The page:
Changes possible, Hover tells group
As Okanogan County prepares to work on an update to its zoning code and solicits volunteers for neighborhood advisory committees, Okanogan County Commissioner Andy Hover organized a meeting in the town of Methow to let residents know about potential ways to streamline parts of the process.
Knowing residents’ preferences would help ensure that current uses in the lower valley are appropriate as the county updates its zoning code, Hover told the 16 people who attended an informal outdoor meeting on Thursday (Aug. 17).
“I’m not trying to push anything on people. I’m just trying to show that, if something is really out of whack, there are avenues for change that would be more efficient,” Hover said.
Subarea advisory groups
Okanogan County has been soliciting applicants for two advisory groups, one for subarea B and one for subarea C. Applicants must own property in the areas.
The groups will help draft subarea plans to reflect neighborhood priorities, which would be adopted as amendments to the county’s comprehensive plan. The plans wouldn’t apply to the county as a whole.
The boundaries for the subareas may be revised based on input from lower valley residents.
People interested in serving should request an application by sending a résumé and letter of interest to Okanogan County Planning Director Pete Palmer at email@example.com. The deadline for applying is Sept. 15.
The lower valley is in a special situation when it comes to land use. Unlike the Methow Valley north of Gold Creek, the lower valley isn’t part of the Methow Review District, which has stricter regulations about land use and permitted business activities. Most of the lower valley is in the Rural 5 zone.
Until a few years ago, the minimum lot size in the lower valley was just 1 acre, and many parcels have already been subdivided into 1-acre lots. But with limited water availability, the commissioners passed an ordinance setting a 5-acre minimum for any new subdivisions, Hover said.
Commercial and other uses throughout the county are governed by the District Use Chart in the zoning code. While the chart doesn’t list every conceivable use, it includes a wide variety of potential activities, from acid manufacturing and asphalt batch plants to fruit and vegetable stands, sales of manufactured homes and various types of tourist accommodations.
For each zone, the chart specifies whether an activity is permitted outright, requires a conditional-use permit, or is prohibited. In the Methow Review District, many uses are prohibited or require a conditional permit, whereas the same activities are simply permitted in the Rural 5 zone in the lower valley.
For example, acid manufacturing isn’t permitted at all in the Methow Review District, but could be allowed with special conditions in the lower valley. Fruit and vegetable stands require a conditional permit in the Methow Review District, but are permitted in the lower valley.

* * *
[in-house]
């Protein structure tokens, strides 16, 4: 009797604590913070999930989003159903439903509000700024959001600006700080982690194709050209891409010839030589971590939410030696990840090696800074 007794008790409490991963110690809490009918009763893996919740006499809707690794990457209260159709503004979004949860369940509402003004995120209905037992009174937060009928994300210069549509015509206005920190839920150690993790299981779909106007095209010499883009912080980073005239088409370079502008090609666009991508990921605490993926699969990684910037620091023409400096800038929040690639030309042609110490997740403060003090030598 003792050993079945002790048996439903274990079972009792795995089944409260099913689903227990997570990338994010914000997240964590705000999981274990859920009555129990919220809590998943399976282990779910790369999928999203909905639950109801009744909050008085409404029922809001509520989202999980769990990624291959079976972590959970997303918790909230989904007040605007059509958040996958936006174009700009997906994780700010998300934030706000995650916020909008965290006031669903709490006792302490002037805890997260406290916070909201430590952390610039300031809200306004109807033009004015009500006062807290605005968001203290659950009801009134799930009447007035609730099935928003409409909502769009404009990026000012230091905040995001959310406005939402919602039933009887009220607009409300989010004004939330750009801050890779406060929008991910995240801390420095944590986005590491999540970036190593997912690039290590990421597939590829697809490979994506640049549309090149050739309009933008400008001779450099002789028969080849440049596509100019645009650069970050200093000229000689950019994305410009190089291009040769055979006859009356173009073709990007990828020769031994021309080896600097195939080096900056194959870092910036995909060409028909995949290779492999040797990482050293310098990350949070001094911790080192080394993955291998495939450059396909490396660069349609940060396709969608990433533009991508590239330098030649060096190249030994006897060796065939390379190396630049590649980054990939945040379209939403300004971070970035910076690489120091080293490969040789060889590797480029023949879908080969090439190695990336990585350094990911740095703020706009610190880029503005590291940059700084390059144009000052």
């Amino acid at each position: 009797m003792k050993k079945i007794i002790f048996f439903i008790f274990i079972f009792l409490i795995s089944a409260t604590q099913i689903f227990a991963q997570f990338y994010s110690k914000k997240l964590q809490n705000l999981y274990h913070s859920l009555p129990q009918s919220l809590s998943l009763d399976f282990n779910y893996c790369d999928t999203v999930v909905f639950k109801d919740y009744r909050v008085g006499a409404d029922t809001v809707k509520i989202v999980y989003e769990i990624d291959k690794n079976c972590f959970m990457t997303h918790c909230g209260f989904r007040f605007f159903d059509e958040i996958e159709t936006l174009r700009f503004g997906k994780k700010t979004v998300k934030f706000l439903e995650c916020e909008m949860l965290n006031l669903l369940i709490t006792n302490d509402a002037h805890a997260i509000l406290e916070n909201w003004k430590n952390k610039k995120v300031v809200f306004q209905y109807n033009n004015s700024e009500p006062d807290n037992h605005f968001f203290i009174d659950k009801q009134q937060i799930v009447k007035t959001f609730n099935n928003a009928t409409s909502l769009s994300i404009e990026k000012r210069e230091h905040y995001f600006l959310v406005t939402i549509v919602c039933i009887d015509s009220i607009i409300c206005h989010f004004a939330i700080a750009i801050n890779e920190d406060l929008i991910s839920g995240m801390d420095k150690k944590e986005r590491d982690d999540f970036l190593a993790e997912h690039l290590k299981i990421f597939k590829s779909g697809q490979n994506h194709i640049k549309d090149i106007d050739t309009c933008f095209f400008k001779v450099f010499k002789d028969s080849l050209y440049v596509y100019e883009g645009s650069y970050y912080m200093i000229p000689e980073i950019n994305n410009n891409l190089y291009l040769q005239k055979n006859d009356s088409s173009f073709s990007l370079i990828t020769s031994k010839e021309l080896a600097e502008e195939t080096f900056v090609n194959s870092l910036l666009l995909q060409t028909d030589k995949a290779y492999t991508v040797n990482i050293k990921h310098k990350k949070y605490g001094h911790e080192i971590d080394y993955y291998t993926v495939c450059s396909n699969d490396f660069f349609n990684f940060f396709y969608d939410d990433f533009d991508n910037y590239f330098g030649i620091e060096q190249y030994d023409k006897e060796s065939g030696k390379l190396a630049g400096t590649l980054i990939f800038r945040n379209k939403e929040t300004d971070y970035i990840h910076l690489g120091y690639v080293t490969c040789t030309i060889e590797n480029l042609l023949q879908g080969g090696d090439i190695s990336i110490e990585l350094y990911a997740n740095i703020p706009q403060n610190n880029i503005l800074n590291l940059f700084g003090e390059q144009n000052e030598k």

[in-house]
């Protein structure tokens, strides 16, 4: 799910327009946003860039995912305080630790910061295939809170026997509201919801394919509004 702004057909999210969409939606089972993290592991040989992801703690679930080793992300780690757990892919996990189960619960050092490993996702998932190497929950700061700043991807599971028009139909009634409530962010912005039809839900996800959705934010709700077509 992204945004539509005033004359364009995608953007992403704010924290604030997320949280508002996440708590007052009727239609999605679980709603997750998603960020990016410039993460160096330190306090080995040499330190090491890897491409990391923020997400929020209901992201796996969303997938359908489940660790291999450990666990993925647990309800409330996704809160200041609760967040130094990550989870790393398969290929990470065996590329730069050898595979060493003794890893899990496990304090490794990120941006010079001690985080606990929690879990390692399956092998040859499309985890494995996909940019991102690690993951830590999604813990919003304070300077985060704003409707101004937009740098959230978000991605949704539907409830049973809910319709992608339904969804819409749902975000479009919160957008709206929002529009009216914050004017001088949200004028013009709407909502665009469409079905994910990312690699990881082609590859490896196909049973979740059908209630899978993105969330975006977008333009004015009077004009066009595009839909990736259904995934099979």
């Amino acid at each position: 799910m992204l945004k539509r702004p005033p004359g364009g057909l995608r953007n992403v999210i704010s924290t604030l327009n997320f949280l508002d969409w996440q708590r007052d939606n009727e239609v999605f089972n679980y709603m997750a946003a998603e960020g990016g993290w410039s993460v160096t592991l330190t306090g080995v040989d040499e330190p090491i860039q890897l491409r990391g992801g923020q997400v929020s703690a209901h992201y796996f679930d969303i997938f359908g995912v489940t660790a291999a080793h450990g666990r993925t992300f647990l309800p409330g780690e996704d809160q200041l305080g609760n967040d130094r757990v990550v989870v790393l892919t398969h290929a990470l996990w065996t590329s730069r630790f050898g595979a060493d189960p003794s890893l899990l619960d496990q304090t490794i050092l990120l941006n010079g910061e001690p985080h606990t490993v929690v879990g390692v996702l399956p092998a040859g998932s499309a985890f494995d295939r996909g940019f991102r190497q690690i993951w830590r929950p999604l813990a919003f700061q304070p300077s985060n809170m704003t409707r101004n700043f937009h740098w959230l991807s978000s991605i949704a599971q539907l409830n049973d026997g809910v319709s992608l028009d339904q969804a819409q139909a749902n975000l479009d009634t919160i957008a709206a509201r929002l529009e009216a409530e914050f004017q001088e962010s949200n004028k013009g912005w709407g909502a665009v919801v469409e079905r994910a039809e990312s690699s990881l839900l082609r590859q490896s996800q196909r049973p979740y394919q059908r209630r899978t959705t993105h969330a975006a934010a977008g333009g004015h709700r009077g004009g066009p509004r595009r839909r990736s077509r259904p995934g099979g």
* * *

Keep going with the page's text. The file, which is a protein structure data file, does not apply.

Manufactured homes can’t be sold in the Methow Review District, but don’t need any special permit in the lower valley. Asphalt batch plants require a conditional permit in both zones.
Some people at the meeting agreed that making regulations in the lower valley more consistent with those in the Methow Review District makes sense and would help protect community values and quality of life. But others questioned the need and said they shouldn’t preempt the subarea committee process.
Most people said they weren’t familiar enough with the regulations to know what changes to recommend. In addition to the District Use Chart, zoning includes rules for things like building height and setbacks from lot lines.
While on the surface, it looks like many commercial activities are allowed in the lower valley, in reality, they wouldn’t be possible because of water restrictions. When you look at regulations, both areas are pretty similar, Hover said. “It should be zoned like the upper valley, consistent with what you can do with water,” he said.
The county is tracking water use for the seven reaches in the Methow watershed, from the lower valley to Mazama. Projections show that the lower reach doesn’t have enough water to supply a house on all existing undeveloped lots, Hover said.
There’s no clear timeline for the zoning update. A solicitation for consultants to work on the update received no response. The commissioners have since directly reached out to some planners who might be able to help, Hover said. The county has also been trying to fill positions in the Planning Department for a year, he said.
New subarea boundaries?
The county is looking for volunteers for two subarea advisory committees, but appointing the members and getting the groups up and going will take time, Hover said.
Many people at the meeting in Methow questioned the boundaries the county set for the lower valley (Subarea C), which goes from Benson Creek, south of Twisp, to Pateros. After some discussion, there was consensus that the northern boundary should be closer to Carlton, where the topography changes. Hover told the group that he’d propose different boundaries.
Hover suggested moving the boundary so that it starts south of Carlton, he told the Methow Valley News this week. Planning Director Pete Palmer will create a proposed map for the commissioners to discuss.
The proposed boundaries for Subarea B include Winthrop, the Chewuch and Twisp. Subarea A, which goes from Mazama to Winthrop, already has an advisory committee appointed by the commissioners.
Hover encouraged everyone to look at the existing zoning code to see if there are things they’d like to see changed. The code is available online at https://www.codepublishing.com/WA/OkanoganCounty. The zoning code is Title 17A, and the District Use Chart is Section 220. People can contact Hover with questions or suggestions.